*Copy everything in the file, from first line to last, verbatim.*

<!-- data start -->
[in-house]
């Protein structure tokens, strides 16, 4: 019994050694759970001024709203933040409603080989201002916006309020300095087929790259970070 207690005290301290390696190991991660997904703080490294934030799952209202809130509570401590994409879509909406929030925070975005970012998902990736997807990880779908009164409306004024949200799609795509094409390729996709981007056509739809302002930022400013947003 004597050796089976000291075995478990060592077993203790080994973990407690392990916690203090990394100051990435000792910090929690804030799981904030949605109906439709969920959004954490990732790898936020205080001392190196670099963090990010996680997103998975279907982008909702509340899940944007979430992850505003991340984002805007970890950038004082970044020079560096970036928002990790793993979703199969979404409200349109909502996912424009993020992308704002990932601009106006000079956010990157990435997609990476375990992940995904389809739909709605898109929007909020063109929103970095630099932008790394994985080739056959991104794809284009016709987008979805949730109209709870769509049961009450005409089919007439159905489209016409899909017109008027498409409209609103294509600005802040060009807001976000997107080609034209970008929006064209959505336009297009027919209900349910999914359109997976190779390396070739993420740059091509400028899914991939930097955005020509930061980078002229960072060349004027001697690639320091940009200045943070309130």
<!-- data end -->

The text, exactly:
[in-house]
């Protein structure tokens, strides 16, 4: 019994050694759970001024709203933040409603080989201002916006309020300095087929790259970070 207690005290301290390696190991991660997904703080490294934030799952209202809130509570401590994409879509909406929030925070975005970012998902990736997807990880779908009164409306004024949200799609795509094409390729996709981007056509739809302002930022400013947003 004597050796089976000291075995478990060592077993203790080994973990407690392990916690203090990394100051990435000792910090929690804030799981904030949605109906439709969920959004954490990732790898936020205080001392190196670099963090990010996680997103998975279907982008909702509340899940944007979430992850505003991340984002805007970890950038004082970044020079560096970036928002990790793993979703199969979404409200349109909502996912424009993020992308704002990932601009106006000079956010990157990435997609990476375990992940995904389809739909709605898109929007909020063109929103970095630099932008790394994985080739056959991104794809284009016709987008979805949730109209709870769509049961009450005409089919007439159905489209016409899909017109008027498409409209609103294509600005802040060009807001976000997107080609034209970008929006064209959505336009297009027919209900349910999914359109997976190779390396070739993420740059091509400028899914991939930097955005020509930061980078002229960072060349004027001697690639320091940009200045943070309130």